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Jul 7, 2004, 05:23 AM
 
Right now most LCD displays have a real resolution around 100ppi, Viewsonic's VP2290b has a real resolution of 204ppi as is the IBM IntelliStation T221 monitor. The native resolution of MacOS is 72dpi. On the original Mac a 72 point glyph would be about an inch across. On a 100ppi LCD that same glyph is only about .72 inches across. On one of those Viewsonic or IBM displays I mentioned that glyph will only be .35 inches across. On the same display the Menubar will only be .12 inches tall whereas on a it's about .34 inches tall on a 100ppi LCD.

Resolution independence means the MacOS display will be able to scale for whatever resolution (up to a point) you're driving the display at. We don't run into a problem now with most LCDs because the pixel density is fairly low (~100ppi) but when LCDs like the IBM and Viewsonic ones get a better position in the market resolution independence will be very important in order to keep MacOS usable. No one wants to use a system with a microscopic Menubar or icons that aren't much more than half an inch across at their maximum size.

The scaling will only be true for widgets though, bitmaps won't magically scale by 2x. I think the solution to this will be a larger maximum size for icons and "high resolution" version of Extras.rsrc. In that way the GUI elements will be scalable to larger displays but will work as they normally do on current displays.
     
sambeau
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Jul 7, 2004, 08:24 AM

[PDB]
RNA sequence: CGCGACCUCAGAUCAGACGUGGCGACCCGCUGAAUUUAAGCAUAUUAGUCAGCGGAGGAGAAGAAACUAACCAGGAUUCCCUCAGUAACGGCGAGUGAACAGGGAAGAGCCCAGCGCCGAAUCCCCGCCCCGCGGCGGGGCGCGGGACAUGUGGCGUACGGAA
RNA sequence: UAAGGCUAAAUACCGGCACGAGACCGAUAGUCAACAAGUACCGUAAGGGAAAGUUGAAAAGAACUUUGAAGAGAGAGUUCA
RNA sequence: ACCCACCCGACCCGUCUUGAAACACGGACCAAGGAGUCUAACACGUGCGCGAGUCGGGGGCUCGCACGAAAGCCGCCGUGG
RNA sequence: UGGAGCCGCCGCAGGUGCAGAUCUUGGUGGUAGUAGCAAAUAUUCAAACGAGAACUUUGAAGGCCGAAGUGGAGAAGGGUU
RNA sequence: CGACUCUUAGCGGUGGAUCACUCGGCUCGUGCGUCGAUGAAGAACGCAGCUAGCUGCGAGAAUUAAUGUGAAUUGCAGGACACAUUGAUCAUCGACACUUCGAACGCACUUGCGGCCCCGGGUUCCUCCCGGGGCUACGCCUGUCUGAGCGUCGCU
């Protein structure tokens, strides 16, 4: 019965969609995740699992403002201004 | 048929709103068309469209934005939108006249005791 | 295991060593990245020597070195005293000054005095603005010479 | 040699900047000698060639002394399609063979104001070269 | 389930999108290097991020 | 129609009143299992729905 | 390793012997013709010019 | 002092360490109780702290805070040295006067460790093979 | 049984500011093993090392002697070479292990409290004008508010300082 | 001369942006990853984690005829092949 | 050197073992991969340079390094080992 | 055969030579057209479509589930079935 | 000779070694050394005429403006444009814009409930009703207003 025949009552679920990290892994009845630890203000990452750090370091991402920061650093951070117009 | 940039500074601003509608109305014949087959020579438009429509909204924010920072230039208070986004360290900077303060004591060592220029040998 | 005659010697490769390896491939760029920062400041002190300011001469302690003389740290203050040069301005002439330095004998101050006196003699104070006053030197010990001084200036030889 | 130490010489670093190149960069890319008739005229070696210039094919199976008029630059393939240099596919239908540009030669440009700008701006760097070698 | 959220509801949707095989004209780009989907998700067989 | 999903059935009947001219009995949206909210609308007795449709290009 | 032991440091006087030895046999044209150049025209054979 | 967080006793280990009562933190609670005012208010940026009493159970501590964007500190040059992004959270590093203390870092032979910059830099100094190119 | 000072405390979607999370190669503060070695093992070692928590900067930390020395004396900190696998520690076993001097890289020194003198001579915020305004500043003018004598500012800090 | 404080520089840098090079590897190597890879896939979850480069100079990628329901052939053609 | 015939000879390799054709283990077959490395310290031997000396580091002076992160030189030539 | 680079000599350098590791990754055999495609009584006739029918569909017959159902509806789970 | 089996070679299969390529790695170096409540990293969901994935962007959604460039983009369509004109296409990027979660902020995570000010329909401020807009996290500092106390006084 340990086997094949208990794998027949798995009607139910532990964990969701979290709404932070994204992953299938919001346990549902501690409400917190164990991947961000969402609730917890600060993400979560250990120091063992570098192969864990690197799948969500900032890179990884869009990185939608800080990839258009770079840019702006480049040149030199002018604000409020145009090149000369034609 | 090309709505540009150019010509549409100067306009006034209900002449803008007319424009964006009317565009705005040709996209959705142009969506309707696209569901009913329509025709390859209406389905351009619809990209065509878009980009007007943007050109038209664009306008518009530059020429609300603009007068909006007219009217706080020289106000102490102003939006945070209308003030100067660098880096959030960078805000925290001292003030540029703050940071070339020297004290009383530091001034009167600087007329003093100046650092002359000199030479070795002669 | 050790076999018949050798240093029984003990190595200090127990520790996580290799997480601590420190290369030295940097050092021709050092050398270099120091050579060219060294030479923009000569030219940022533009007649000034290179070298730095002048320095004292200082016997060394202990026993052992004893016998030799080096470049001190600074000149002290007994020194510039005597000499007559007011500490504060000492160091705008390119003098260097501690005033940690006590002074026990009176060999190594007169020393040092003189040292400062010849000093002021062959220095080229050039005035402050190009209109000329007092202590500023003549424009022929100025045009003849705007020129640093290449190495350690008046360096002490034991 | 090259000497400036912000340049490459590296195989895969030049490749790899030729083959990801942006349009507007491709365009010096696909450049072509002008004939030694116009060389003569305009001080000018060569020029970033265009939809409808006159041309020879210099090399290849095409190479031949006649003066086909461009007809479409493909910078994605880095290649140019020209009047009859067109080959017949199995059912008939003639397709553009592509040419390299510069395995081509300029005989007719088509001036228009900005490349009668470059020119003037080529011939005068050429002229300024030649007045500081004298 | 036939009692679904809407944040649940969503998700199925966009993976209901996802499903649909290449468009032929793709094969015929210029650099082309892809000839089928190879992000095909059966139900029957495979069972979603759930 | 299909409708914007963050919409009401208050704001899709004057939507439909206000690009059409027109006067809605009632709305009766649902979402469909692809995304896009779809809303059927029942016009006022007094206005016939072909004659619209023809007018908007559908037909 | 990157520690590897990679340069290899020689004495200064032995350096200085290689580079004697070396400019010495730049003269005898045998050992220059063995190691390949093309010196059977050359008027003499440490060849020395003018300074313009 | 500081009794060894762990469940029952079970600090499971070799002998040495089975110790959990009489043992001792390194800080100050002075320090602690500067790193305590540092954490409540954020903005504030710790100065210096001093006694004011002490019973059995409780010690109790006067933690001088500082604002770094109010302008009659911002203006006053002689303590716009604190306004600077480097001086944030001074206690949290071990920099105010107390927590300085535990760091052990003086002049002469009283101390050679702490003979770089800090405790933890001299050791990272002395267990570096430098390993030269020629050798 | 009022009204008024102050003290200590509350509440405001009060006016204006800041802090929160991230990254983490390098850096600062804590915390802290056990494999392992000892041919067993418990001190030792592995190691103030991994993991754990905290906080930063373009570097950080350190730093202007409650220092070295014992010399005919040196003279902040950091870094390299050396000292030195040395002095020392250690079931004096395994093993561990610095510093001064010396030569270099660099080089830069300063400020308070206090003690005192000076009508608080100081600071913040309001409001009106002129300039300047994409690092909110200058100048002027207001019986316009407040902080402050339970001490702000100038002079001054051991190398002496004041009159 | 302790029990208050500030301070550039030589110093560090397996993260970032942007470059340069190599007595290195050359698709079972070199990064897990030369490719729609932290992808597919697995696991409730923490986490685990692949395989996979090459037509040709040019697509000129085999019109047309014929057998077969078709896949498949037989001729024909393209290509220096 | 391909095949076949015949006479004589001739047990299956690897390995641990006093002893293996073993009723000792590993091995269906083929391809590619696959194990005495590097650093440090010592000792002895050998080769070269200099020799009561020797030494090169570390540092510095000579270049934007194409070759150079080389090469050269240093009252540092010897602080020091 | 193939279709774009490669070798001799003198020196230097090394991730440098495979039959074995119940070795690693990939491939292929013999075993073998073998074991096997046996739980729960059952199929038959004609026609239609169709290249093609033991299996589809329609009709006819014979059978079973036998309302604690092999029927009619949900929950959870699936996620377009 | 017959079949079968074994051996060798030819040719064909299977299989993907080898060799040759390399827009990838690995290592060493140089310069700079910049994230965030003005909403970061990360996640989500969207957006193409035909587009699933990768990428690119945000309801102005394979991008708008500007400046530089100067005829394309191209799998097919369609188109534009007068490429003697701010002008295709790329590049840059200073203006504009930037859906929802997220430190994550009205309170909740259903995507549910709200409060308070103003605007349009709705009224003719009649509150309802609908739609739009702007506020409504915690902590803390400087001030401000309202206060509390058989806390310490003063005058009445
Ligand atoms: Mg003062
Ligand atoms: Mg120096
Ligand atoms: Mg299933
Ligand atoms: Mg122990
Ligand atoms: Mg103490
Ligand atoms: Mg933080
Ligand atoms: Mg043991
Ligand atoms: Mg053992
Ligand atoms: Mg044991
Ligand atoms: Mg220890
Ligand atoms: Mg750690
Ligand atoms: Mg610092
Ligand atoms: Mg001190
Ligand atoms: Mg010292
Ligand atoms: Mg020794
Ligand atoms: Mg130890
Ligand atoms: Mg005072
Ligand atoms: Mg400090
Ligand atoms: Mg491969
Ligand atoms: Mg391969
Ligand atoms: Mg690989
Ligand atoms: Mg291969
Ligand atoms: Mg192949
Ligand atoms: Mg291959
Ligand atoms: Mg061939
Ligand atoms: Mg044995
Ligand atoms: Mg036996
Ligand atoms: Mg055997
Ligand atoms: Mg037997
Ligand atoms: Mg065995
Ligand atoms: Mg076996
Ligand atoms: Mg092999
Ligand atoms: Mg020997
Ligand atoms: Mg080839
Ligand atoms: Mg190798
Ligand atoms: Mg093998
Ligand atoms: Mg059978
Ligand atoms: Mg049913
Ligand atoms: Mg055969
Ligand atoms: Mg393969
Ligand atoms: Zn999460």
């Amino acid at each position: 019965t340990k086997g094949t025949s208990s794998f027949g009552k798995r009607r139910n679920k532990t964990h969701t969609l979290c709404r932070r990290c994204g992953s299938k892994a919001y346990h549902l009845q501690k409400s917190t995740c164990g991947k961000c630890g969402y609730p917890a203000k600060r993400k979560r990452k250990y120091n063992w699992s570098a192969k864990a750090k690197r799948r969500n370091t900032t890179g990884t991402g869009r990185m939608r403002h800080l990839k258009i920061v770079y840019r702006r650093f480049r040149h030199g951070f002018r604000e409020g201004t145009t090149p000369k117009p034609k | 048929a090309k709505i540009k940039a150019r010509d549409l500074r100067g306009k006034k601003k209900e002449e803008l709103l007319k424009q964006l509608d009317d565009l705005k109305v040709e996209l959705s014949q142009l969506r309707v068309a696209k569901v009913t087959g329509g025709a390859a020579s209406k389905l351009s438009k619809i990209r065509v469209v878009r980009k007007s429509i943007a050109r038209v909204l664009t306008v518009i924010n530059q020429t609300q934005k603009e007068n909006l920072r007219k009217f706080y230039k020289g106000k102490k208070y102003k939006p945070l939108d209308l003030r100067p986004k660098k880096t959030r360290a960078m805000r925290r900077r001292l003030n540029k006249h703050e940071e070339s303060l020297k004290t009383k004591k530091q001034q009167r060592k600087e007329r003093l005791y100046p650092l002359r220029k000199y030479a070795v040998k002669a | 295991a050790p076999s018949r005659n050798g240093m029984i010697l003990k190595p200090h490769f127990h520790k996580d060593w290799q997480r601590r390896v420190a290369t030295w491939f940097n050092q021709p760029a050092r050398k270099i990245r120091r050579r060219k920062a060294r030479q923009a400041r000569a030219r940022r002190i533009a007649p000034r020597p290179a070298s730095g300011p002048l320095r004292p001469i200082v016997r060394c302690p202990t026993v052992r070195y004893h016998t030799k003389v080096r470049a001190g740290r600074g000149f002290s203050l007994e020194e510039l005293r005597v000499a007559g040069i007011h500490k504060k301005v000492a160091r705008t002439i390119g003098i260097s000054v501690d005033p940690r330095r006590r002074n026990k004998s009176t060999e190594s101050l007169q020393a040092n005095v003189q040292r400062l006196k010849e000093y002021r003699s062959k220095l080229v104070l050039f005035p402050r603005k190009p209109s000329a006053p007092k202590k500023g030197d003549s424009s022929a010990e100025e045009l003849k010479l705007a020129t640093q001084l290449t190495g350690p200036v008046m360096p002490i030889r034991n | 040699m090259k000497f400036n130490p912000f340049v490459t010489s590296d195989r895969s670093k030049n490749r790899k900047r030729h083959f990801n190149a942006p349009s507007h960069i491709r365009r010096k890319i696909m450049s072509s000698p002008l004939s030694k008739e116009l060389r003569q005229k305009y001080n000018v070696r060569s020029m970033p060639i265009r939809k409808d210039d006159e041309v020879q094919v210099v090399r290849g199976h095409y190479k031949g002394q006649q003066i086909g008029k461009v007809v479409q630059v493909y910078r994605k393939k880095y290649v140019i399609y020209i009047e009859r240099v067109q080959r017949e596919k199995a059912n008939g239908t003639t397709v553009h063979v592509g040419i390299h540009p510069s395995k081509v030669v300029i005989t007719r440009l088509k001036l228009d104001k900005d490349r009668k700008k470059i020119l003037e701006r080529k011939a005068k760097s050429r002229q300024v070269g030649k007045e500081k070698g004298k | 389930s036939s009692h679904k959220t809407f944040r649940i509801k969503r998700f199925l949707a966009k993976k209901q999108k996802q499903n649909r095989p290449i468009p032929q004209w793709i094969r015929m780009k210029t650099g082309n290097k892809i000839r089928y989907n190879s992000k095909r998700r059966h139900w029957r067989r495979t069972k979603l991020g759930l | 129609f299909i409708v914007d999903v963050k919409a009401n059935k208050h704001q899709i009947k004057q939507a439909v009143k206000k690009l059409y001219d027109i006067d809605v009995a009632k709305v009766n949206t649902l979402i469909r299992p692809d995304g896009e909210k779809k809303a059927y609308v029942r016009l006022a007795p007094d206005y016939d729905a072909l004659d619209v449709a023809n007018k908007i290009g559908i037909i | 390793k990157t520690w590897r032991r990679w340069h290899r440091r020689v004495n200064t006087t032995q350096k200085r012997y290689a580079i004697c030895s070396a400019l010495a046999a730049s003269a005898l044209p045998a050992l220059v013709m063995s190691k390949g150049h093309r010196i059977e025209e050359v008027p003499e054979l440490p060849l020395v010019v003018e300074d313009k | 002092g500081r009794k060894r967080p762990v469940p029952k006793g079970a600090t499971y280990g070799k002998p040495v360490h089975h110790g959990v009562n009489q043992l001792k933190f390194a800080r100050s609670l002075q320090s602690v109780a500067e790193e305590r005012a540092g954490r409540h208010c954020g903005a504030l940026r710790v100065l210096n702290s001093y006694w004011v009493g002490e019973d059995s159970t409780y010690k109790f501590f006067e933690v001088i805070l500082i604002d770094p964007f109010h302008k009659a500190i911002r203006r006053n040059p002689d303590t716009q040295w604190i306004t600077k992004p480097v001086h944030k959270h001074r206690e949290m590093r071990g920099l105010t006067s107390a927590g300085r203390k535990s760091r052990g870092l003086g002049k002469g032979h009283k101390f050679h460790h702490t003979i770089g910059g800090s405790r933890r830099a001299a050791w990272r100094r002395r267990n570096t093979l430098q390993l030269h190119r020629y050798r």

Originally posted by bmedina:
Today's video games are an example of a resolution independent display engine. The items on screen are the same size whether you play at 640x480 or 1600x1200. And despite all the textures being bitmaps, things don't look more pixelated as you increase the dpi.
Is that true? Whenever I increase screen resolution in a game all the menus and options etc shrink.
     
sambeau
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Jul 7, 2004, 08:29 AM
 
OSX 10.0 was originally supposed to have much bigger UI elements as I recall (until all the developers complained that they'd have to rework all their intefaces). I was disappointed that this was dropped as I can barely see the writing on some buttons with my monitor at high res.

Resolution independence is a really sound way to go. Especially if we have fine-grained control over it.

Vectored images with cached bitmaps would sound the best to me - but it would mean having to get all developers to start-from-scratch or face presenting ugly blocky icons. But I guess multi-resolution icons would also.

Could get very ugly for a while
     
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Jul 7, 2004, 09:20 AM
 
Originally posted by bmedina:
Why do people assume that resolution independence requires vectorized display elements? The graphics that are too low of a resolution will be interpolated, but they will be displayed at the same size on screen as they are today. So even these elements won't look any more pixelated than they are today. You're not going to see big ugly blocks of pixelation, because things aren't going to be blown up on screen.
If by pixelated you mean displayed at a dpi lower than that of the display, then without vector based widgets the display will be pixelated (unless the widget bitmaps are made much larger and then scaled down).

Today's video games are an example of a resolution independent display engine. The items on screen are the same size whether you play at 640x480 or 1600x1200. And despite all the textures being bitmaps, things don't look more pixelated as you increase the dpi.
This isn't really true - if you blow the resolution up on a game then the textures will begin to look pixelated - however bilinear (or trilinear) interpolation is used to smooth the effects of this. Even with filtering, the textures will still look smeared and indistinct at high resolutions.